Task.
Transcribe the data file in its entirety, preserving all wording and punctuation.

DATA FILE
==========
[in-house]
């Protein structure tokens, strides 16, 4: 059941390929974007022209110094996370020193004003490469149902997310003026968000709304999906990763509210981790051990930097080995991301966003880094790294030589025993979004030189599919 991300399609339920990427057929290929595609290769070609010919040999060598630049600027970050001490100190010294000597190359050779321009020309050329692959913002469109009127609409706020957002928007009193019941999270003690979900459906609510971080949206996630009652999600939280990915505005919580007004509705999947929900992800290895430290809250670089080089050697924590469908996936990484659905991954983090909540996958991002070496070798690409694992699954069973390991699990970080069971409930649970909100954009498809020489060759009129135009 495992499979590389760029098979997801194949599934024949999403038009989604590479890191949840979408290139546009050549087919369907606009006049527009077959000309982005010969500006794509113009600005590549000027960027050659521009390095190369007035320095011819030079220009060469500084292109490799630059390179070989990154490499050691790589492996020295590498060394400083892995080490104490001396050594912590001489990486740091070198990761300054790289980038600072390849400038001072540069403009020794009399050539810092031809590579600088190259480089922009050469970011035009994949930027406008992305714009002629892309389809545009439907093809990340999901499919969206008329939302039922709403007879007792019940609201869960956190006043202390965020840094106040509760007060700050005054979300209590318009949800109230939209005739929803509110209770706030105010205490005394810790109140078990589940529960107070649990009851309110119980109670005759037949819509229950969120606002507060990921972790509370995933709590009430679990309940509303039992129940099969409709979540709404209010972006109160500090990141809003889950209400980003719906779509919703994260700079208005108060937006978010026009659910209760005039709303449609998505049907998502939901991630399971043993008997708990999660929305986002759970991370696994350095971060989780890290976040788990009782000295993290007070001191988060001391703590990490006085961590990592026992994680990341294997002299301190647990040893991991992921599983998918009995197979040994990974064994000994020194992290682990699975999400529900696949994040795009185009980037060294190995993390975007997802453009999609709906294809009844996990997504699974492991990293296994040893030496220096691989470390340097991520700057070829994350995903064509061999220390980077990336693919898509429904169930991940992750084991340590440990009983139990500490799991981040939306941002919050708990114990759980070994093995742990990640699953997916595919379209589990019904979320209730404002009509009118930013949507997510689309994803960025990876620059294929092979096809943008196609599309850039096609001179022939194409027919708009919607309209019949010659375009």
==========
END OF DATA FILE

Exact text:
[in-house]
């Protein structure tokens, strides 16, 4: 059941390929974007022209110094996370020193004003490469149902997310003026968000709304999906990763509210981790051990930097080995991301966003880094790294030589025993979004030189599919 991300399609339920990427057929290929595609290769070609010919040999060598630049600027970050001490100190010294000597190359050779321009020309050329692959913002469109009127609409706020957002928007009193019941999270003690979900459906609510971080949206996630009652999600939280990915505005919580007004509705999947929900992800290895430290809250670089080089050697924590469908996936990484659905991954983090909540996958991002070496070798690409694992699954069973390991699990970080069971409930649970909100954009498809020489060759009129135009 495992499979590389760029098979997801194949599934024949999403038009989604590479890191949840979408290139546009050549087919369907606009006049527009077959000309982005010969500006794509113009600005590549000027960027050659521009390095190369007035320095011819030079220009060469500084292109490799630059390179070989990154490499050691790589492996020295590498060394400083892995080490104490001396050594912590001489990486740091070198990761300054790289980038600072390849400038001072540069403009020794009399050539810092031809590579600088190259480089922009050469970011035009994949930027406008992305714009002629892309389809545009439907093809990340999901499919969206008329939302039922709403007879007792019940609201869960956190006043202390965020840094106040509760007060700050005054979300209590318009949800109230939209005739929803509110209770706030105010205490005394810790109140078990589940529960107070649990009851309110119980109670005759037949819509229950969120606002507060990921972790509370995933709590009430679990309940509303039992129940099969409709979540709404209010972006109160500090990141809003889950209400980003719906779509919703994260700079208005108060937006978010026009659910209760005039709303449609998505049907998502939901991630399971043993008997708990999660929305986002759970991370696994350095971060989780890290976040788990009782000295993290007070001191988060001391703590990490006085961590990592026992994680990341294997002299301190647990040893991991992921599983998918009995197979040994990974064994000994020194992290682990699975999400529900696949994040795009185009980037060294190995993390975007997802453009999609709906294809009844996990997504699974492991990293296994040893030496220096691989470390340097991520700057070829994350995903064509061999220390980077990336693919898509429904169930991940992750084991340590440990009983139990500490799991981040939306941002919050708990114990759980070994093995742990990640699953997916595919379209589990019904979320209730404002009509009118930013949507997510689309994803960025990876620059294929092979096809943008196609599309850039096609001179022939194409027919708009919607309209019949010659375009």